“But if he backs down and does not respond, he creates a bad precedent of tacit acceptance of this behavior that could establish a norm in Iraq for years to come.

“Therefore, Al-Kadhimi is most likely to go the route of police action, with arrests and trials.”

Twitter: @pauliddon


Turkey rejects Russia’s annexation of Ukrainian territory

Turkey rejects Russia’s annexation of Ukrainian territory
Updated 7 sec ago

Turkey rejects Russia’s annexation of Ukrainian territory

Turkey rejects Russia’s annexation of Ukrainian territory
ISTANBUL: Turkey’s Foreign Ministry said on Saturday it rejects Russia’s annexation of four regions in Ukraine, adding the decision is a “grave violation” of international law.
Turkey, a NATO member, has conducted a diplomatic balancing act since Russia invaded Ukraine on Feb. 24. Ankara opposes Western sanctions on Russia and has close ties with both Moscow and Kyiv, its Black Sea neighbors. It has also criticized Russia’s invasion and sent armed drones to Ukraine.
The Turkish ministry said on Saturday it had not recognized Russia’s annexation of Crimea in 2014, adding that it rejects Russia’s decision to annex the four regions, Donetsk, Luhansk, Kherson and Zaporizhzhia.
“This decision, which constitutes a grave violation of the established principles of international law, cannot be accepted,” the ministry said.
“We reiterate our support to the resolution of this war, the severity of which keeps growing, based on a just peace that will be reached through negotiations,” it added.
Russian President Vladimir Putin proclaimed the annexation of the regions on Friday, promising Moscow would triumph in its “special military operation” even as he faced a potentially serious new military reversal.
His proclamation came after Russia held what it called referendums in occupied areas of Ukraine. Western governments and Kyiv said the votes breached international law and were coercive and non-representative.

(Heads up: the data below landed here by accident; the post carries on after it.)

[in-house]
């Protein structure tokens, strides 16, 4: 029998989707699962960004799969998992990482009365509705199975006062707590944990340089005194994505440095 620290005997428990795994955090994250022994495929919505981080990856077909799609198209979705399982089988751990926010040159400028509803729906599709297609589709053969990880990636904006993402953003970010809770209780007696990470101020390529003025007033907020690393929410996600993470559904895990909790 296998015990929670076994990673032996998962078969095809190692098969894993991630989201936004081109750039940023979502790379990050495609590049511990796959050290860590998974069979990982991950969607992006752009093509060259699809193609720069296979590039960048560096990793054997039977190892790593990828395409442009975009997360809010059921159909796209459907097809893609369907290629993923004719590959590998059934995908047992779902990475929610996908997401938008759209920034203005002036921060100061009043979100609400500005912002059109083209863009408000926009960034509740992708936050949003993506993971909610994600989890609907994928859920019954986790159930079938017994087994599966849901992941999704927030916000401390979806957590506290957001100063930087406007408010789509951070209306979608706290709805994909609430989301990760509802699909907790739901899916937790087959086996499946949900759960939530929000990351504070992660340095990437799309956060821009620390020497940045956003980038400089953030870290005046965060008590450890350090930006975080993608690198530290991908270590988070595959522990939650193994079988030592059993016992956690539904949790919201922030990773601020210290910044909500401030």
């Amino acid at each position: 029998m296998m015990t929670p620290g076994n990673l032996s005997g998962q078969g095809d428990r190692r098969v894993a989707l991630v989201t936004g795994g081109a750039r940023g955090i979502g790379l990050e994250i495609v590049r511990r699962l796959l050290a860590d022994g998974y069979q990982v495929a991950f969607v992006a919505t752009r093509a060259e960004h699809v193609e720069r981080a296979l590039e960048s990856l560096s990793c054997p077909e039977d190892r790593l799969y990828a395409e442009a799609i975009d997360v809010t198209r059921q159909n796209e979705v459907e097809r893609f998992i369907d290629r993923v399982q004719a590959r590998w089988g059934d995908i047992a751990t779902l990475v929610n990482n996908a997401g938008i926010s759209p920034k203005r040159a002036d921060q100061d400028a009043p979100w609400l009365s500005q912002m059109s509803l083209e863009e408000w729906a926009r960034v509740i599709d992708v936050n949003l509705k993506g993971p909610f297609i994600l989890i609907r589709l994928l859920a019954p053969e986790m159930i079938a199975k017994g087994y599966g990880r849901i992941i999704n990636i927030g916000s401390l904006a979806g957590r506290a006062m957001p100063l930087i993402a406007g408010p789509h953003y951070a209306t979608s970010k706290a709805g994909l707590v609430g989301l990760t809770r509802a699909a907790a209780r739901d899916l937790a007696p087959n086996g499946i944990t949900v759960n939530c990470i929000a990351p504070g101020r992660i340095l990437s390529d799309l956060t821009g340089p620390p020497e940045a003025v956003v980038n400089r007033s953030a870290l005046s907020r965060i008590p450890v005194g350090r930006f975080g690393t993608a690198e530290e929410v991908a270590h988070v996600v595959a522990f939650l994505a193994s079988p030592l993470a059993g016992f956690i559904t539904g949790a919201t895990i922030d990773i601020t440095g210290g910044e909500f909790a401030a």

The United States, Britain and Canada announced new sanctions in response.
Ukrainian President Volodymr Zelensky said on Friday his country had submitted a fast-track application to join the NATO military alliance and that he would not hold peace talks with Russia while Putin was still president.

UAE provides aid to those affected by floods in Mauritania

UAE provides aid to those affected by floods in Mauritania
Updated 40 min 39 sec ago

UAE provides aid to those affected by floods in Mauritania

UAE provides aid to those affected by floods in Mauritania
  • According to UN OCHA, at least 19 people have died, 38,000 people have been affected

The UAE sent a plane carrying food items on Friday to various cities and villages affected by the torrential rains that recently struck southern and eastern Mauritania, state news agency WAM reported. 

Since late July, heavy rainfall and widespread floods hit several parts of Mauritania. According to UN OCHA, at least 19 people have died, 38,000 people have been affected, and almost 4,000 houses destroyed.

“The provision of these supplies reflects the strong relations between the two countries and underscores the UAE’s humanitarian role in providing relief to those in need and those affected by disasters that threaten food security,” said Hamad Ghanem al-Mehairi, UAE Ambassador to Mauritania. 

The UAE previously sent aid to Mauritania in April 2021, as well as medical aid to support the country's efforts in combating the COVID-19 pandemic.


Iran arrests artist whose viral song became protest anthem

Iran arrests artist whose viral song became protest anthem
Updated 01 October 2022

Iran arrests artist whose viral song became protest anthem

Iran arrests artist whose viral song became protest anthem
  • A few days before his arrest on September 29, Shervin Hajipour posted the moving song on Instagram
  • Iranian authorities have also arrested female artist Donya Rad, Radio Farda reported

DUBAI: Shervin Hajipour, whose viral song became the anthem for anti-government protests in Iran, has been arrested by police with his whereabouts currently unknown.